Most cDCs and inflammatory cDCs/nonclassical monocytes (superfamily E), as well as uncharacterized APCs (superfamily F), from the shortened vaccine schedule study matched their counterparts in the longer vaccine schedule boost study (Fig. 6b). Surprisingly, this was not the case for pDCs (phenotypic family 28 in both schedules), which were not associated between the two datasets, likely due to the higher expression of CD20 by pDCs in the shortened vaccine schedule study than in the longer vaccine schedule study. Most monocytes from the shortened vaccine schedule dataset (superfamily G) also associated with monocytes from the longer vaccine schedule dataset (superfamily H), except phenotypic families 19 and 32 from the accelerated vaccine regimen dataset. They corresponded to HLA-DRlow and CCR5mid CXCR4mid monocytes, respectively, and were not linked to phenotypic families 22 or 36 (HLA-DRlow monocytes), or 25 (CCR5mid CXCR4mid monocytes) from the the delayed vaccine regimen dataset. This discrepancy may have been due to the differential expression of other markers (CD32, CD11b, CD11a, and CD14) between HLA-DRlow monocytes and CCR5mid CXCR4mid monocytes in the two studies.
Although most phenotypic families of the shortened vaccine schedule study associated with their counterparts of the longer vaccine schedule study, the inverse was not true. Indeed, most phenotypic families from the injections 2 months apart dataset previously classified as characteristic of the response to boost by LDA (which discriminated responses to the first and second immunization 2 months later) were absent from the shortened vaccine schedule dataset, such as highly activated neutrophils and CD4+ CD23+ CD11c+ neutrophils15. This was more pronounced for granulocytes than monocytes and DCs, with seven nonassociated phenotypic families among the 11 that defined the boost at 2 months signature in the LDA model for granulocytes versus one among six for monocytes-DCs.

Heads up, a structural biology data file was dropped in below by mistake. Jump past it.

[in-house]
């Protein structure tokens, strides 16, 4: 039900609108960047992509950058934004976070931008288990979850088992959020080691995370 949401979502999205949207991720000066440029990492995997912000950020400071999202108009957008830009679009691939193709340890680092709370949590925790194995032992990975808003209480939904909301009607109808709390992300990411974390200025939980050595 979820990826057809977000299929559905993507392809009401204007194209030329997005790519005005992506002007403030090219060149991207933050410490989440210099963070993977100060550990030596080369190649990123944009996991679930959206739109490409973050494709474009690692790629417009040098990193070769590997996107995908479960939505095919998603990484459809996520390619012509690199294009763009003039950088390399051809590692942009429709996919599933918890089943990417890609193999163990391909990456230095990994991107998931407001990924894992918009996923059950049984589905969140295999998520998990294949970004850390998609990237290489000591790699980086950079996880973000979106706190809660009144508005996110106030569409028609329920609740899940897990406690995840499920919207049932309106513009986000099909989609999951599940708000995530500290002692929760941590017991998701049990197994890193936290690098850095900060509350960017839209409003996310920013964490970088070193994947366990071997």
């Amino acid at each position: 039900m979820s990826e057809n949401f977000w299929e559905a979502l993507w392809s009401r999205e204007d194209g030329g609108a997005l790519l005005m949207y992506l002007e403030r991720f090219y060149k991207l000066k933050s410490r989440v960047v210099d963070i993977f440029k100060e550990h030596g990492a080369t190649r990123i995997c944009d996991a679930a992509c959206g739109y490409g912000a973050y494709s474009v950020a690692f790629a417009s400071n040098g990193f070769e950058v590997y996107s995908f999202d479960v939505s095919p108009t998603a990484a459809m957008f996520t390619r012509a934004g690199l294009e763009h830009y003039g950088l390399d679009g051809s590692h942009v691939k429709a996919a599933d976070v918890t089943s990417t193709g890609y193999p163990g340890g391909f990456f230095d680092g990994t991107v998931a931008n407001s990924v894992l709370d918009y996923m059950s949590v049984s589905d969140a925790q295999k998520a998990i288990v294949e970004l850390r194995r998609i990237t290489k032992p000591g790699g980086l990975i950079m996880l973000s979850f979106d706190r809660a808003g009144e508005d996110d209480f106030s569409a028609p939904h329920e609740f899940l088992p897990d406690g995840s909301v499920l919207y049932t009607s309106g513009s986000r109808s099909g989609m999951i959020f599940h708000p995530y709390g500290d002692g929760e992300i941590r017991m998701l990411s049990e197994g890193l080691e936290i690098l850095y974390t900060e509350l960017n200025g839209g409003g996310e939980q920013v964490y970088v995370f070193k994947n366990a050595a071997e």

Overall, these results strengthen the body of evidence demonstrating that early second immunization did not result in an innate myeloid cell immune response different from prime, in contrast to a later second immunization, which involved more mature/activated cells.
Correlation between secondary humoral and innate myeloid cell responses
Given the striking differences in secondary humoral and innate myeloid cell responses observed between vaccine schedules, we investigated to what degree they related to each other. We thus analyzed the correlations between the peak of the secondary Ab response and its long-term persistence and the early innate responses to immunizations. More precisely, we associated four Ab variables (MVA-specific IgG, IgA, and nAb titers, and MVA-specific IgG binding to FcγRIIIa) at two timepoints (at the peak, 8 or 14 days after the second immunization, and in the long term, 6 months after the second immunization) with the abundance of five innate myeloid-cell populations (poorly activated neutrophils, intermediately activated neutrophils, highly activated monocytes, poorly activated cDCs, and highly activated cDCs) post-prime and -boost (Fig. 7a). We did not use highly activated neutrophils or poorly activated monocytes for this multivariate correlation analysis, because they were not present in both datasets.
We found associations between monocytes and cDCs and early and late nAb titers and late IgG binding to FcγRIIIa, as well as between neutrophils and early and late IgG and IgA titers and early IgG binding to FcγRIIIa (Fig. 7a). Post-boost poorly activated neutrophil counts inversely correlated with peak IgA and nAb titers and IgG/FcγRIIIa binding, whereas post-boost highly activated monocytes and cDCs positively correlated with peak nAb titers and IgG/FcγRIIIa binding and peak and long-term nAb titers, respectively (Fig. 7b). In contrast, intermediately activated neutrophils did not correlate with any variable, possibly because they responded to both first and second immunization. In addition, post-prime innate responses showed only low correlations (|R| < 0.7) and were not considered to be significant.